Push to lower number of children in residential care

The Child Protection Minister has announced a new program to help move children as young as two out of the residential care system and into family-based care.

Jan 16, 2024, updated Jan 30, 2024
Child Protection Minister Katrine Hildyard.

Child Protection Minister Katrine Hildyard.

The Finding Families program will involve seven senior placement officers working to identify appropriate family placements for young people.

Children 10 and under will be priorities after it was reported that children as young as two are in residential care, against recommendations from the Royal Commission into the South Australian child protection system in 2016.

AnglicareSA Executive General Manager Community Services Nancy Penna welcomed the announcement.

“We know that trauma significantly impacts children’s development, so it is particularly important for young children under 10, when their developmental needs are significant and crucial, [to] be placed in family environments that can best address these impacts and nurture their future development,” she said.

“Evidence [shows] that children in family care have better developmental outcomes than those with paid, rostered staff.”

early childhood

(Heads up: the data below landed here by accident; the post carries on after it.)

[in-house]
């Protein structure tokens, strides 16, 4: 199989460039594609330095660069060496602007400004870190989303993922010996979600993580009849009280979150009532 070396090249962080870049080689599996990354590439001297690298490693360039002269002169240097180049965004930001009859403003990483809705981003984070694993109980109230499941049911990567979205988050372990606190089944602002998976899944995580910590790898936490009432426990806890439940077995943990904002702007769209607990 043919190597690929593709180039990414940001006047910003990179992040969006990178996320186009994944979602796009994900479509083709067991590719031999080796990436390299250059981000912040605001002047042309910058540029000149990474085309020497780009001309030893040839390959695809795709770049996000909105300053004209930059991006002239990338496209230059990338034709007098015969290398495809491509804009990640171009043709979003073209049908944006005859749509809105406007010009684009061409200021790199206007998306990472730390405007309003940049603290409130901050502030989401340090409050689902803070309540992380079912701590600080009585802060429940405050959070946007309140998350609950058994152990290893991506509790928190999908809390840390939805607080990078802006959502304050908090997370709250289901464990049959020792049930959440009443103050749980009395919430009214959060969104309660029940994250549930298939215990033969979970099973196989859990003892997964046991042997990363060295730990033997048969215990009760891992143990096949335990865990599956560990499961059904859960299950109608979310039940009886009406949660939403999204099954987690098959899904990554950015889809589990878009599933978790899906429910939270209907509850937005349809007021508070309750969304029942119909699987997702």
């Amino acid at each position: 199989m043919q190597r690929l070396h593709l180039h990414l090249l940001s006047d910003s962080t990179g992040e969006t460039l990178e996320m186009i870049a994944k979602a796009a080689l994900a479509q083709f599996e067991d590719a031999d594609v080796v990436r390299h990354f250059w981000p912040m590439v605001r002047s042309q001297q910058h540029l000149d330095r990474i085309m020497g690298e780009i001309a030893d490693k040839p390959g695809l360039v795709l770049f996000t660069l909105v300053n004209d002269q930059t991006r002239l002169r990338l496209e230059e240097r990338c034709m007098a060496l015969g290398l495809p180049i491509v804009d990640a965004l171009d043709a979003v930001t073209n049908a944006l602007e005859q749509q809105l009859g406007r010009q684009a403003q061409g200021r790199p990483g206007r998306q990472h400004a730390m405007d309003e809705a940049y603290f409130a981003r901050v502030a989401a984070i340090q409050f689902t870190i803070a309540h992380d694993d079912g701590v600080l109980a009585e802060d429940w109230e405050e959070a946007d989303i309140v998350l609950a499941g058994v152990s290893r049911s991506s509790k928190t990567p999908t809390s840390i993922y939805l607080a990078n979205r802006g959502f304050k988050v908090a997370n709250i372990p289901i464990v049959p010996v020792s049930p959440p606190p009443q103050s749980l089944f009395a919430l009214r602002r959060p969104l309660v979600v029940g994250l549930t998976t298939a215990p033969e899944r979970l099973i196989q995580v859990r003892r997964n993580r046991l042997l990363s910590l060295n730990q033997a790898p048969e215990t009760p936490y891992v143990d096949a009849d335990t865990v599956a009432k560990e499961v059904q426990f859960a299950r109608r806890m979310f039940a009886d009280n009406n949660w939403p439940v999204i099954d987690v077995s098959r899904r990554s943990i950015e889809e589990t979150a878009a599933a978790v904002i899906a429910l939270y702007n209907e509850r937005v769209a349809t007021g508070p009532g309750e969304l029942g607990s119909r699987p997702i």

Evidence shows children raised in family-based care experience better life outcomes than those in residential care. Photo: Dominic Lipinski/PA Wire

Child Protection Minister Katrine Hildyard said the program would comprise three teams; one focusing on general placements, one on children from culturally diverse backgrounds, and the last working with Aboriginal children, in partnership with KWY Aboriginal Corporation.

“Importantly, there will be teams dedicated to working with Aboriginal and multicultural families, with a strong and clear focus on ensuring cultural factors are considered when finding family-based placements for children,” she said.

The teams will work closely with DCP case managers and residential care staff to refer children to the program.

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Workers in the program will then seek an appropriate family or community in the state to take in the children.

KWY Aboriginal Corporation chief executive officer Craig Rigney said the specialised teams would help meet the need of keeping kids in community.

“The overall outcome for these specialised teams is to connect our children with community and families, leading to a reduction of our children in out-of-home care across SA,” Rigney said.

Recent reports showed Aboriginal children are over-represented in child protection, with one out of every two Aboriginal children being subject to at least one child protection notification in 2020/21, compared to one in every 12 non-Aboriginal children.

Currently, 15 per cent of children in the child protection system are in residential care, while 85 per cent are in family-based care, such as foster homes.

The program will be trialled for 12 months and then evaluated.

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